(HealthDay)—Higher body mass index (BMI) is associated with increased cost of care and longer hospital stays for patients who present to the emergency department with chest pain and dyspnea, according to research published online March 4 in Circulation: Cardiovascular Quality and Outcomes.
Geoffrey W. Peitz, of the Indiana University School of Medicine in Indianapolis, and colleagues prospectively analyzed costs and outcomes stratified by BMI for patients presenting to the emergency department with chest pain and dyspnea.
The researchers found that costs of care were 41 percent higher for morbidly obese patients (P = 0.015), 28 percent higher for obese patients (P = 0.020), and 22 percent higher for overweight patients (P = 0.077), than for normal-weight patients. Compared with normal-weight patients, morbidly obese patients had longer lengths of hospital stay with or without computed tomography (CT) scanning (44 percent longer with CT [P = 0.083]; 34 percent longer without CT [P = 0.073]). Morbidly obese patients had the highest rate (87 percent) of no significant cardiopulmonary diagnosis for 90 days after CT pulmonary angiography.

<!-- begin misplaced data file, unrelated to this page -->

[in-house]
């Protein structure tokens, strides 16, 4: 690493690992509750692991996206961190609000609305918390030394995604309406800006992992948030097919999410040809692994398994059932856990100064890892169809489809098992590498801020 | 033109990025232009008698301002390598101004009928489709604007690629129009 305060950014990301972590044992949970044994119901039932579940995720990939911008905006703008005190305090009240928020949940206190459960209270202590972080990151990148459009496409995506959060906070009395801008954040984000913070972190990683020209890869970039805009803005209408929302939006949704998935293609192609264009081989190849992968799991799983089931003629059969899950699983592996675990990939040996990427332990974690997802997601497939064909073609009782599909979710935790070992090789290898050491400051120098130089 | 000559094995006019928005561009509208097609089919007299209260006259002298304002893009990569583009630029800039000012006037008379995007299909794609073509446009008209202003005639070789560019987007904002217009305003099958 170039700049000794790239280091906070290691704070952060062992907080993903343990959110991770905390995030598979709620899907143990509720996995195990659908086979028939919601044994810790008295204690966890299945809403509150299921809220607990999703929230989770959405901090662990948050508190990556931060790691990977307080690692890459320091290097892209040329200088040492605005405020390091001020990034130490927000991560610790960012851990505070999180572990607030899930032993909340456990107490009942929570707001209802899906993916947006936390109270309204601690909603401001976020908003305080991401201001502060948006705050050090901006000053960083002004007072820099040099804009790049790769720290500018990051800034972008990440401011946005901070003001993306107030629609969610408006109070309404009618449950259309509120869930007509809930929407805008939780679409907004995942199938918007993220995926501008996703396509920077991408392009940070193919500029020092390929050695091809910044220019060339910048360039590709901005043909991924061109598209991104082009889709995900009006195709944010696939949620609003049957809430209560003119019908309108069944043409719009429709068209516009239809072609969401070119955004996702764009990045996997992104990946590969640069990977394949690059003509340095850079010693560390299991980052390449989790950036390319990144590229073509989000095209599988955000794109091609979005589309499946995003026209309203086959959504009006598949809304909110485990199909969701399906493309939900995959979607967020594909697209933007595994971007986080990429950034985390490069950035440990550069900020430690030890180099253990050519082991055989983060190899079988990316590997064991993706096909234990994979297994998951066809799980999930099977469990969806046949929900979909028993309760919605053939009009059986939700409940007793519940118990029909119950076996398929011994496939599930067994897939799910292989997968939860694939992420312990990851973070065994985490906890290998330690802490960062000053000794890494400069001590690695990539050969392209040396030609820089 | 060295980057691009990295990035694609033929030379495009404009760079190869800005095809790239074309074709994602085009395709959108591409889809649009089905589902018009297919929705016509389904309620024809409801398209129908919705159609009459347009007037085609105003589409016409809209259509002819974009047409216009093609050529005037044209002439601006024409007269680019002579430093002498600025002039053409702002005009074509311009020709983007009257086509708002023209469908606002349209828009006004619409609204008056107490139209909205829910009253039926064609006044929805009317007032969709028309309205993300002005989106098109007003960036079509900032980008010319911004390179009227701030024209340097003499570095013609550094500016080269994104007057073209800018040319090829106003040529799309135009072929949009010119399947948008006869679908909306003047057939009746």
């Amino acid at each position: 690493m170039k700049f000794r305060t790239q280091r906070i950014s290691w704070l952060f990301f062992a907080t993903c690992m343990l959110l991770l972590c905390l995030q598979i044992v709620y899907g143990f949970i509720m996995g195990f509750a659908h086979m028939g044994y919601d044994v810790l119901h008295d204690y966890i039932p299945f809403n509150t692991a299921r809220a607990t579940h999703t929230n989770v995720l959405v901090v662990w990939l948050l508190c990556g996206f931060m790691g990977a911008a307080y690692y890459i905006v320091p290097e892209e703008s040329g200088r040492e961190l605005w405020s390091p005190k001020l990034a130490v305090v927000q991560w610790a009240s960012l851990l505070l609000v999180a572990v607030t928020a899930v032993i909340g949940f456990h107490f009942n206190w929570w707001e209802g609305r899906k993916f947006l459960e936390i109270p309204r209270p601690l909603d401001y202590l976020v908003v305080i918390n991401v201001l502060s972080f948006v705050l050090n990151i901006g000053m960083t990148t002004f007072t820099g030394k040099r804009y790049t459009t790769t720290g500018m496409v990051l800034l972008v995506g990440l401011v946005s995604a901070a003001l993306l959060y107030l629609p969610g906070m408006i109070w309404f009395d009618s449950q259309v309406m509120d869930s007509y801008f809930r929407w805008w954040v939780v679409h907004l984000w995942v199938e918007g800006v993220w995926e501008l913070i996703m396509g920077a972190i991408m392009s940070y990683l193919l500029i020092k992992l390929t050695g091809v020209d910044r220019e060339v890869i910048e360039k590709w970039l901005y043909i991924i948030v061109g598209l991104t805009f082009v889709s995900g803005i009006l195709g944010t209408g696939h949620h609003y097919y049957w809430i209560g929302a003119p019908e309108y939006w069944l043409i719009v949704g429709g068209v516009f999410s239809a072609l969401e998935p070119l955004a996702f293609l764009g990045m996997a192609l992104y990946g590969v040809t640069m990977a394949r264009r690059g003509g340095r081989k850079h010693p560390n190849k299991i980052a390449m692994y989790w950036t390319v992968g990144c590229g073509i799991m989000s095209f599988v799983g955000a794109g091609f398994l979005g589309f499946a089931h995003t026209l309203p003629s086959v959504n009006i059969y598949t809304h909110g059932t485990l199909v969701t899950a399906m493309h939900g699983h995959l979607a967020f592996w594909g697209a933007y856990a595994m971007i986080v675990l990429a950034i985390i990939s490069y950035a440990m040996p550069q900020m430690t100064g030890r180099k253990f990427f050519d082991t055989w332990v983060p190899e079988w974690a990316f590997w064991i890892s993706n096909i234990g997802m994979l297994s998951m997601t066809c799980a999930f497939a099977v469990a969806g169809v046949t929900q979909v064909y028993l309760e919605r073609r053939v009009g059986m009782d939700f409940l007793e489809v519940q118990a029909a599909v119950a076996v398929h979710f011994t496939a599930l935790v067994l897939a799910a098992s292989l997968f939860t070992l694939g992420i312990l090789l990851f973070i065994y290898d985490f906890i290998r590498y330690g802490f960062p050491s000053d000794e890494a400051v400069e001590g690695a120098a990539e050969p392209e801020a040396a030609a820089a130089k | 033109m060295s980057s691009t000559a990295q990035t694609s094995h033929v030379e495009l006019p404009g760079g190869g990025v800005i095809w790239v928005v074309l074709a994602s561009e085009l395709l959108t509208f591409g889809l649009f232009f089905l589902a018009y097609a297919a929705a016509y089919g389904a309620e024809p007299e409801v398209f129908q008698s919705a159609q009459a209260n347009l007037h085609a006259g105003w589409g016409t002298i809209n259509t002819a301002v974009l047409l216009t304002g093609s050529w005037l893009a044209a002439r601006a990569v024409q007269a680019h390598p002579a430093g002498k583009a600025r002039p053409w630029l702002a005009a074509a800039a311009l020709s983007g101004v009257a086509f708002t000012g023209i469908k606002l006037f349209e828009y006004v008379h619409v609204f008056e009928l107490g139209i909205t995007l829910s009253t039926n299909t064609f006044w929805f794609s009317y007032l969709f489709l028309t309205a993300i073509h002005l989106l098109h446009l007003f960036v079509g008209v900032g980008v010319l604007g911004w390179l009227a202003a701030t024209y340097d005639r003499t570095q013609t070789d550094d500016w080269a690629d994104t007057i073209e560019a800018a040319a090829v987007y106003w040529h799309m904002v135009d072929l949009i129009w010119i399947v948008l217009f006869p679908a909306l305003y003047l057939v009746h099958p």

"These findings substantiate the need for clinical protocols that reduce overuse of imaging in patients with high BMI and chest complaints," the authors write.
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